Humanitarian Engineering with Engineers Without Borders NZ
29 July 2019
Kia Ora Koutou!
Y’all don’t know me, but my name is Alejandro R. Ruck Vega. I’m an intern here at NZGBC, having come from the US to work for the better part of the winter months. This past weekend I was fortunate enough to o attend the annual Engineers Without Borders NZ Humanitarian Engineering Conference 2019 at the University of Auckland, and given that I loved everything about it I wanted to give you guys a quick run-down of what happened! Ok, let’s get started.
What is Engineers Without Borders NZ?
I found out that it is not a service club that encourages you to take vacations to other countries, making you look good to your employer/ uni while doing it. Instead it is a humanitarian engineering effort that brings the world’s challenges to the table, allowing more fortunate people like us to serve those in need both at home and around the world. Many countries have their own versions of the organization. In New Zealand, main areas of focus seem to be in professional networking and domestic community engagement. An annual student-member design competition takes place as well, giving teams a chance to tackle modern engineering problems facing the developing world today. Furthermore, members do actually go to countries around the South Pacific and build-up infrastructure for small communities, so it’s more of a working-holiday than a vacation. No piña coladas this time. Aotearoa has both Student and Working Professional chapters.
What happened at the conference?
People from around the world came both to present at and to attend this annual event. Throughout the day, attendees hopped between auditoriums and listened to keynote speakers talk about issues that ranged from detailing new developments for the Orangutan habitat at the Auckland Zoo to building water systems for villages in Ethiopia. Unsurprisingly, sustainable design was a constant theme for every presentation, given that these systems had to be self-supportive and last long after organizations like EWB and UNICEF were gone. Climate change made its fair share of appearances as a global issue as well, which IS surprising because Donald Trump says it’s a hoax and he’s never lied to anyone before, right? Cheeky comment aside, the conference started off discussing some successes in making New Zealand’s built environment more eco-friendly, and ended with a nod towards Auckland’s Climate Action Framework and City Centre Masterplan, with plenty of references in between.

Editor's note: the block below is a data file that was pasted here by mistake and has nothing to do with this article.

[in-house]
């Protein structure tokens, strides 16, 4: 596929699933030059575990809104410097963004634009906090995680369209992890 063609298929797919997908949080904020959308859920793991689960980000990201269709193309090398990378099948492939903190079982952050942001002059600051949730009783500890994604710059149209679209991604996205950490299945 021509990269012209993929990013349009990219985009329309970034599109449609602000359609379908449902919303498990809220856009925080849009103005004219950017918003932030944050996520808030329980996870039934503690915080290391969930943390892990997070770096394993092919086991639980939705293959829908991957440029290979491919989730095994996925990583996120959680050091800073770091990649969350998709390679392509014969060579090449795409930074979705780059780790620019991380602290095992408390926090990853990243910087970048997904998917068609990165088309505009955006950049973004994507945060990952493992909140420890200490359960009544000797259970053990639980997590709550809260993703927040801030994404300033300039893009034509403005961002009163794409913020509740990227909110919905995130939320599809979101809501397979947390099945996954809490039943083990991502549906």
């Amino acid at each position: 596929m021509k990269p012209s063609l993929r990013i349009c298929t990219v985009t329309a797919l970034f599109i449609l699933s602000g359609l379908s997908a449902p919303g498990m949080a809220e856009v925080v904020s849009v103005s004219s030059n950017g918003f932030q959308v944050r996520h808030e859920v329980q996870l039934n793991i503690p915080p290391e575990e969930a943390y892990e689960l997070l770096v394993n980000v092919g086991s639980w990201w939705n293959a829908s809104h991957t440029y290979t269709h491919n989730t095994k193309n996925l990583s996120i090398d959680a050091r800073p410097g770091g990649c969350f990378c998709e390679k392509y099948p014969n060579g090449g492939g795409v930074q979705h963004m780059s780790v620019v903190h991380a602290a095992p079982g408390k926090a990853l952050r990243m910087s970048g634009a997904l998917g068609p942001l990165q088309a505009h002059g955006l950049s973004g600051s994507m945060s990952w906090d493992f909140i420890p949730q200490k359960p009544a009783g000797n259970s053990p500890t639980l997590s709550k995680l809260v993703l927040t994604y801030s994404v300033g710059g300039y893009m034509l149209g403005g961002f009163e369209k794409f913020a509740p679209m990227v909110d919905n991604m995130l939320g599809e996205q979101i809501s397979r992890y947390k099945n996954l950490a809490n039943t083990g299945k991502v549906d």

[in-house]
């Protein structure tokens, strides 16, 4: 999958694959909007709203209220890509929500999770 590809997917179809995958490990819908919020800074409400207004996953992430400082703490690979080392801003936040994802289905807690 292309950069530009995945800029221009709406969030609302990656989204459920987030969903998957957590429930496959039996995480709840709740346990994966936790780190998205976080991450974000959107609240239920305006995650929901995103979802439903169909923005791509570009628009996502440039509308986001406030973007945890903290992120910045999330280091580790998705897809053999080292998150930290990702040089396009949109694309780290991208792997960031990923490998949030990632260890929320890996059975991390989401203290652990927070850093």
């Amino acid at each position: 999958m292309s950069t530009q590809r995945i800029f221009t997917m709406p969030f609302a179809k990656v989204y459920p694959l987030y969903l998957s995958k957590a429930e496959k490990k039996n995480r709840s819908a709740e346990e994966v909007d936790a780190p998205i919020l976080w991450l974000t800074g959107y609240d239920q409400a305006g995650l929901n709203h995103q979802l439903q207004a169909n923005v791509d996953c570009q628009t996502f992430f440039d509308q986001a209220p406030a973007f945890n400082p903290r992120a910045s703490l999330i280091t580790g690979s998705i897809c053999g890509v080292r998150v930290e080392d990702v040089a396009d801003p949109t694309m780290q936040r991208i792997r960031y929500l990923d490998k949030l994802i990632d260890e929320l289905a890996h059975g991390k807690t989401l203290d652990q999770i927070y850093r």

What was the NZGBC doing there?
Not presenting this time, instead we were part of the organizations (such as VSA, Beca, Tonkin and Taylor, etc) that had stalls set up during the networking sessions. Specifically, we were there representing Future Thinkers. It was awesome to see so many new people express interest in joining the conversation on climate change, from wanting to network with professionals in the industry to setting up new green teams within their organizations. We will have to come back next year with a bigger sign-up sheet!
And that’s all, folks! Overall, it was a great time at the conference, and was a real eye-opener for anyone seeking an alternate career path or looking to make new industry friends. I highly encourage people to attend events like this in the future. With all the world’s problems bombarding us constantly over all forms of media, it would do us some good to know about the things we are doing to solve them. Who knows, maybe you’ll be inspired to be part of the solution as well.